Spinner 3 has two ways to tie you: spin 55 cents on the first spin (probability 1/20) or spin 55 in a combination of two spins. The latter case requires them to spin 50 or fewer cents on the first spin (probability 10/20) and then spin the exact amount to get to 55 cents on the second spin (1/20). The probability of spinner 2 winning the spinoff is 1/2, so the total probability here is:

P(winning the spinoff) * (P(spinner 3 tying you in one spin) + P(spinner 3 tying you in two spins))
= 1/2 * (1/20 + 10/20*1/20)
= 3/80

Thus, the total probability of spinner 2 winning if they stay on 55 cents is P (strictly beating) + P (tying & winning the spinoff) = 1/4 + 3/80 = 23/80 = 28.75%

P(winning if you spin again)
If you spin again, you have a 1/20 chance of ending up with 60 cents, a 1/20 chance of ending up with 65 cents, ..., a 1/20 chance of ending up with 100 cents (a dollar), and an 11/20 chance that you go over. Thus, your probability of winning if you spin again is:

1/20*P(winning with a total of 60 cents) + 1/20*P(winning with a total of 65 cents) + ... 1/20*P(winning with a total of 100 cents) + 11/20 * P(winning if you go over).

That last term is, of course, 0, so you can throw it out. So we need to calculate the probability of winning with 60 cents, 65 cents, etc. Well, we just did that for the 55 cents case above, so you can apply the same logic with slightly different numbers. I won't bore you with all the math (I did it in an Excel spreadsheet while working on this article), and instead tell you the result of the sum above is about 0.28031, or 28.031%. So your probability of winning decreases if you spin again on 55 cents, and thus you should not spin again.

In fact, here are all the numbers in case you're curious. Again, the below chart assumes that spinner 2's first spin strictly beats spinner 1 or that spinner 1 went over. I've bolded the rows where it changes from "they should spin again" to "they should not spin again."

First spin    P(spinner 2 wins if they stay)  P(spinner 2 wins if they spin again)
    5                    0.250%                            33.988%
   10                    0.875%                            33.944%
   15                    2.000%                            33.844%                 
   20                    3.625%                            33.663%
   25                    5.750%                            33.375%                   
   30                    8.375%                            32.956%
   35                   11.500%                            32.381%
   40                   15.125%                            31.625%
   45                   19.250%                            30.663%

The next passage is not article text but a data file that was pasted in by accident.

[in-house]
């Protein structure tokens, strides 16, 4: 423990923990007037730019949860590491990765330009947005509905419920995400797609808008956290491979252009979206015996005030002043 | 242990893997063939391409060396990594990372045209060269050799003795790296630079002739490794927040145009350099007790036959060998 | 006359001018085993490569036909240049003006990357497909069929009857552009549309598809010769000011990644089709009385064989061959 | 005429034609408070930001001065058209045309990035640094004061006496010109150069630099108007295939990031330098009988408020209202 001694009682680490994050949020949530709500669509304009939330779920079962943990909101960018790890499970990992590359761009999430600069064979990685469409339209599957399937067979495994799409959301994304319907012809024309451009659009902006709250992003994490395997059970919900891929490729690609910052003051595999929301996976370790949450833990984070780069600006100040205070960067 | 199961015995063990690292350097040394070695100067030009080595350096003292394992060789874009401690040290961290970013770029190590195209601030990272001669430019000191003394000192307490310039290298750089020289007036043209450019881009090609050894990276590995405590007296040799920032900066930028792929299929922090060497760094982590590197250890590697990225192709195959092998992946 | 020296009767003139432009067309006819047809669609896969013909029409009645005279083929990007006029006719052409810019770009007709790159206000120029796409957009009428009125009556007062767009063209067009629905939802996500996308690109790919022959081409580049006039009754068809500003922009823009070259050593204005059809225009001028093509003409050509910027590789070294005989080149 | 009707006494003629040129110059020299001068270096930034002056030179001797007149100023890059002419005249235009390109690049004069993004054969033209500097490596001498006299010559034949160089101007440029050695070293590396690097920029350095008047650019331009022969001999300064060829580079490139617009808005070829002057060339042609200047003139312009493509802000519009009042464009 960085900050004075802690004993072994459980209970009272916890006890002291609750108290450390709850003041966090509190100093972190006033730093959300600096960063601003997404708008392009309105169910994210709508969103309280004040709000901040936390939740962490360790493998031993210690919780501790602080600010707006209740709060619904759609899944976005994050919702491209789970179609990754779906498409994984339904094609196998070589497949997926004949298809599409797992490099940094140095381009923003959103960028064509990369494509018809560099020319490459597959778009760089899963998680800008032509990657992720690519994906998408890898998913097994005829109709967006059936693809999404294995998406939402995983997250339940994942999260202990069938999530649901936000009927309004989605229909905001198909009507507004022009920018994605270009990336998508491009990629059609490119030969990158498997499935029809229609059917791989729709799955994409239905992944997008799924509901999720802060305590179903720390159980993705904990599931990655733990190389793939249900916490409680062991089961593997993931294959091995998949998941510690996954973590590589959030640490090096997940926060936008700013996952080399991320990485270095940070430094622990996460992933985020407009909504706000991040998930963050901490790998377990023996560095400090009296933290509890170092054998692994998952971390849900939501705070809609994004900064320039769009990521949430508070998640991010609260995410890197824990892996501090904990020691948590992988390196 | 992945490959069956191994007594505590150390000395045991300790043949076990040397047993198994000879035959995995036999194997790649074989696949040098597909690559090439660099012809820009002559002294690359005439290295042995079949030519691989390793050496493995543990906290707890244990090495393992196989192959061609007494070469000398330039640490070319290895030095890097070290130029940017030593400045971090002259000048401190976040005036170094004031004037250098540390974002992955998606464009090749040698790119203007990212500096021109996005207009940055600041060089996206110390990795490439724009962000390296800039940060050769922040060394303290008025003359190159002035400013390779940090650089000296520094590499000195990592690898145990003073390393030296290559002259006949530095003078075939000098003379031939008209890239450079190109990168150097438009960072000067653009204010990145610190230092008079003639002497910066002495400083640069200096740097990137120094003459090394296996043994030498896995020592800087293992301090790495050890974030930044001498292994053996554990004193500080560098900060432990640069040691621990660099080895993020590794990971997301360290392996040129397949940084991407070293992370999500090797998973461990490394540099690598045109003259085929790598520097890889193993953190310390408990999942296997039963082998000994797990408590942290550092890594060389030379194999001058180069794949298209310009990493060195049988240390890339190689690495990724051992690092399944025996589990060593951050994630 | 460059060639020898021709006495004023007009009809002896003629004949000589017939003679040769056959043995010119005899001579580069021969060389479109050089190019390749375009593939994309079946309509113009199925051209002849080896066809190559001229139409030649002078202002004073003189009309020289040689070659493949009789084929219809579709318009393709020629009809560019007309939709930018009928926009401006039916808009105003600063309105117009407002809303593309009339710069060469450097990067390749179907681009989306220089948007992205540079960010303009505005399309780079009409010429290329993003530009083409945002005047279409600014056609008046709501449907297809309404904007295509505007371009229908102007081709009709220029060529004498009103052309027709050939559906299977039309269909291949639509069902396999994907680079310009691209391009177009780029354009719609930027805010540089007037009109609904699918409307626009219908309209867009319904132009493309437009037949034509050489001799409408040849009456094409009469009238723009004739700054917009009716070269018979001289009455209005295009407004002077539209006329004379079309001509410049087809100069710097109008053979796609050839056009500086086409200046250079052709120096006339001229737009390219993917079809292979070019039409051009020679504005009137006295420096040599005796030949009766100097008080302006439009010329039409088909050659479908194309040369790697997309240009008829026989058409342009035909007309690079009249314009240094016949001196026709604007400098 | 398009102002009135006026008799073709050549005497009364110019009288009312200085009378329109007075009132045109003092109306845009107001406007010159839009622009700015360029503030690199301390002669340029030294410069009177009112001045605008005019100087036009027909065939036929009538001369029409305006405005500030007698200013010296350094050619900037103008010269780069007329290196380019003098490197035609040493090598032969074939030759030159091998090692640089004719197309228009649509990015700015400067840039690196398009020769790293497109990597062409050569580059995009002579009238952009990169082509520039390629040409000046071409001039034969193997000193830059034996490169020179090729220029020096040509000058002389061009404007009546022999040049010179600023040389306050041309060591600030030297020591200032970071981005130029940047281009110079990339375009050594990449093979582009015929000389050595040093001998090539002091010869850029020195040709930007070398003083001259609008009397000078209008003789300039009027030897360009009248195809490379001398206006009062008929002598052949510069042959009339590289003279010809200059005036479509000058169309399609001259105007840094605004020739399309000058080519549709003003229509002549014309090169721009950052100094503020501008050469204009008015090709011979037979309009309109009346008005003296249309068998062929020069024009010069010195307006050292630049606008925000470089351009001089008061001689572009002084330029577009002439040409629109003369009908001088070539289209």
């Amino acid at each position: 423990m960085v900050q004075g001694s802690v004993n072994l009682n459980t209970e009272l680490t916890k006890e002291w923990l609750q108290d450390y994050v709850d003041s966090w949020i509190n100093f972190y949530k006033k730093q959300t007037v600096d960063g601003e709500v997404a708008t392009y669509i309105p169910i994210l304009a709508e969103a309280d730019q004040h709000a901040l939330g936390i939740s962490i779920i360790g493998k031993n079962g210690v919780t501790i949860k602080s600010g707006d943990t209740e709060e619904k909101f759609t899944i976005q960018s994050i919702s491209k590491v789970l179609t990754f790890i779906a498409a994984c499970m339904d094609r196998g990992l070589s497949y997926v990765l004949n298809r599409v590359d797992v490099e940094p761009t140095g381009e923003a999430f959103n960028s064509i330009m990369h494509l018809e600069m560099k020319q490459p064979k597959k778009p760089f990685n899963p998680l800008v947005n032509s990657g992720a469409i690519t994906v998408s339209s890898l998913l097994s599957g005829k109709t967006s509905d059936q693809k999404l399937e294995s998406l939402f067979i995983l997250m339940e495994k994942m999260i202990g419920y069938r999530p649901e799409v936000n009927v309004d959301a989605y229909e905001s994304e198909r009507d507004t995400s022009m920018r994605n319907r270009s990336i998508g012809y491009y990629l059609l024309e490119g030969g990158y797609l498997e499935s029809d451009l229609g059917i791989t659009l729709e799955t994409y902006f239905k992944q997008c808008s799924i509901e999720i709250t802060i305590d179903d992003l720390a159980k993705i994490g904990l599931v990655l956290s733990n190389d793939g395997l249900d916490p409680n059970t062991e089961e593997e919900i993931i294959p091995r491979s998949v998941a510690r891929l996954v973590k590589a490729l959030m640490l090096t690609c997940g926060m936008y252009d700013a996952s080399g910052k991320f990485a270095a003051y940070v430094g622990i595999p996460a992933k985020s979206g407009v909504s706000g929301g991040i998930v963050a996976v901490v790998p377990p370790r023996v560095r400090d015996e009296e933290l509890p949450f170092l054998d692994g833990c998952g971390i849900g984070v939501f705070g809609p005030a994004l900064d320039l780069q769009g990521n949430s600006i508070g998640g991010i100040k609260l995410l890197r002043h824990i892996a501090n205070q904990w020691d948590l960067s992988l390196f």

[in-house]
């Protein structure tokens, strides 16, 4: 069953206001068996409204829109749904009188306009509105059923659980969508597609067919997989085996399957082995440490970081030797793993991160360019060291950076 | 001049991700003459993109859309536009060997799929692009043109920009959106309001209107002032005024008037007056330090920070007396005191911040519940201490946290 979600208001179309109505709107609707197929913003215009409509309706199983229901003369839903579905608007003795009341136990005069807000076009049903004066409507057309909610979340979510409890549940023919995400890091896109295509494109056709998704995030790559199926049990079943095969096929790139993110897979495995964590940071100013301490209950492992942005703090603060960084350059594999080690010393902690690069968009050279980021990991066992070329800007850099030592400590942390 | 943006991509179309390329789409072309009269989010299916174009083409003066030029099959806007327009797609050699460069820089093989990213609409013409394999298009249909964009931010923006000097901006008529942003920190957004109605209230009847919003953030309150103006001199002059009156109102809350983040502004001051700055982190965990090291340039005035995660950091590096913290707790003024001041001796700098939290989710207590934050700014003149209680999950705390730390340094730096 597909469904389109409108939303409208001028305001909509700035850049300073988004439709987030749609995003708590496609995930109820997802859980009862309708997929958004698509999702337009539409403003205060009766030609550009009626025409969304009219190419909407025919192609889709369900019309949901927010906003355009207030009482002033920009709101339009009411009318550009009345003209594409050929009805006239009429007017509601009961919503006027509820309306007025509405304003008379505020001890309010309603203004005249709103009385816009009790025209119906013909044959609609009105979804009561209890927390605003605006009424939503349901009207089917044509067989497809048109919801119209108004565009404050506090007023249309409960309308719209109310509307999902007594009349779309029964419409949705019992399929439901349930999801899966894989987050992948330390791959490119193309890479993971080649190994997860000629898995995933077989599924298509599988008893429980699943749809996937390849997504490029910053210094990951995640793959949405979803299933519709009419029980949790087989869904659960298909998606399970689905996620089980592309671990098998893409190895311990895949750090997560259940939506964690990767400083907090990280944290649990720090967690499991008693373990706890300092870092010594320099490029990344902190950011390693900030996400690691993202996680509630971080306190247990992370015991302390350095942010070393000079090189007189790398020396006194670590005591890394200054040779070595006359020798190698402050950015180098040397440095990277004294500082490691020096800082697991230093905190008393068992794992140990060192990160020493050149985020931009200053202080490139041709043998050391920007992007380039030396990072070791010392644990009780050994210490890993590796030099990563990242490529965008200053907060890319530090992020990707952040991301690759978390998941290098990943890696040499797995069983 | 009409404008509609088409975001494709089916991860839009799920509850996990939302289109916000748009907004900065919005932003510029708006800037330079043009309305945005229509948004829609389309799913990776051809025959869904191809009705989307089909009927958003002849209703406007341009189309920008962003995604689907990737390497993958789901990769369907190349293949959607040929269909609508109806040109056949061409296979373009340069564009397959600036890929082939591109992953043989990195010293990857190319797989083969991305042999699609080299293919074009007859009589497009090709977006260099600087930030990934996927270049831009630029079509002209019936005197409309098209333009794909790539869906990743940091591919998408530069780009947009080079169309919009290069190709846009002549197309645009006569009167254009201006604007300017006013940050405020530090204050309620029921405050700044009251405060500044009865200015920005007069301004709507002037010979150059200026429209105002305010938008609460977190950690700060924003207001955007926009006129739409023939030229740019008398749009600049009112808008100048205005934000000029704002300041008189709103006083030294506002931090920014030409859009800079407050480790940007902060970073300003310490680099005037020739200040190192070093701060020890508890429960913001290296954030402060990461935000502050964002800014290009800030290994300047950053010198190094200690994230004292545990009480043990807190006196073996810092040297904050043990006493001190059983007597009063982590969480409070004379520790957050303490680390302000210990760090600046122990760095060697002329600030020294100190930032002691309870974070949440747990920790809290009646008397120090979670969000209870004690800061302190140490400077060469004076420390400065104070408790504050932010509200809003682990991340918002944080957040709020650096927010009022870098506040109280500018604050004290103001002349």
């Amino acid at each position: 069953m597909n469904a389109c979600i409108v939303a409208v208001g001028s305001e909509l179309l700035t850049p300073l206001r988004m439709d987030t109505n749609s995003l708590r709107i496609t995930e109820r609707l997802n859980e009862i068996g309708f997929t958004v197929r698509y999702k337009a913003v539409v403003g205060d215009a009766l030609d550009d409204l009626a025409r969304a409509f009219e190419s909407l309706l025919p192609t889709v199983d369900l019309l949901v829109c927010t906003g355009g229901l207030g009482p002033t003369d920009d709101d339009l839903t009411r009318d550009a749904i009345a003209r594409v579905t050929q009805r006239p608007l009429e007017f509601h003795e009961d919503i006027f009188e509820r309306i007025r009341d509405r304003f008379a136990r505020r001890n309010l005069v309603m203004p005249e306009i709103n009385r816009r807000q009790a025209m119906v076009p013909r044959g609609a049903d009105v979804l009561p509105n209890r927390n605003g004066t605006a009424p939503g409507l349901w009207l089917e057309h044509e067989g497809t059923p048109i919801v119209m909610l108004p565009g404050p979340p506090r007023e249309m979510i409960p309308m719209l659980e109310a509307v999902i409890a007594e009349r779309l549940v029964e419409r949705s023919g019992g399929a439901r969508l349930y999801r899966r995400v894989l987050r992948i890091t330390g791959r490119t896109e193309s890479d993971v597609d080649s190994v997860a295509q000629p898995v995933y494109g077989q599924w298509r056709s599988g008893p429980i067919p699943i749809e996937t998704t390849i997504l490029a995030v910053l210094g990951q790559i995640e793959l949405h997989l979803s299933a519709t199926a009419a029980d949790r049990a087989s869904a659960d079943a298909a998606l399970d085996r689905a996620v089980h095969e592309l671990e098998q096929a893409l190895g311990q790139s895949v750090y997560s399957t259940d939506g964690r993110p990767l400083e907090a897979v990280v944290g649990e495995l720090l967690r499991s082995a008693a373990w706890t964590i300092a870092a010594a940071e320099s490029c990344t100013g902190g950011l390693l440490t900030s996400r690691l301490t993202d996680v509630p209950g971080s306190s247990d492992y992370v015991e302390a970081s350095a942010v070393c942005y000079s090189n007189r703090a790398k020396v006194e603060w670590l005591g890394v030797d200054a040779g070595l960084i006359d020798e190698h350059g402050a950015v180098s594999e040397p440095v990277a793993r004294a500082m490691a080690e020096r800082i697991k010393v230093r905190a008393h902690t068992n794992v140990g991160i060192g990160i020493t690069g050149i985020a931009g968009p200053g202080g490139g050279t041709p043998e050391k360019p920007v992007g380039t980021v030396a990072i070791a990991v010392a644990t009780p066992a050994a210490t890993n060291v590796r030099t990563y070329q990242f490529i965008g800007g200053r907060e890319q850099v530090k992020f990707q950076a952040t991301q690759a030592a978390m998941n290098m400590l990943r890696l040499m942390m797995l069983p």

50                   23.875%                            29.469%
   55                   28.750%                            28.031%

   60                   34.125%                            26.325%                 
   65                   40.000%                            24.325%
   70                   46.375%                            22.006%
   75                   53.250%                            19.344%
   80                   60.625%                            16.313%
   85                   68.500%                            12.888%
   90                   76.875%                             9.044%
   95                   85.750%                             4.756% 
  100                   95.125%                             0.000%
« Last Edit: June 26, 2019, 10:22:53 AM by LiteBulb88 »

Offline LiteBulb88

  • 4/15/19
  • TPiR Alumnus
  • *
  • Posts: 960
Re: The Ultimate Price is Right Strategy Guide
« Reply #14 on: June 26, 2019, 10:27:21 AM »
but since there's the possibility of money to be won by getting a dollar, I'd also spin again.

Forgot to respond to this. The average amount of money you'd expect to win if you spin 55 cents on your first spin and spin again is:

P(winning exactly $1,000) * $1,000 + P(winning exactly $11,000) * $11,000 + P(winning exactly $26,000) * $26,000.

Winning exactly $1,000 requires two things--first, you spin 45 cents (probability 1/20) and then you do NOT hit a bonus value on the second spin (probability 17/20). Total probability: 1/20*17/20 = 17/400

Winning exactly $11,000 requires you to spin 45 cents and then you spin 5 or 15 cents. Total probability: 1/20 * 2/20 = 1/200

Winning exactly $26,000 requires you to spin 45 cents then 1 dollar in that order. Total probability: 1/20*1/20 = 1/400.

Thus, the equation above becomes:

17/400 * $1,000 + 1/200 * $11,000 + 1/400 * $26,000 = $162.50

I personally wouldn't be willing to decrease my odds of going to the showcase in order to win, on average, $162.50.
« Last Edit: June 26, 2019, 10:29:23 AM by LiteBulb88 »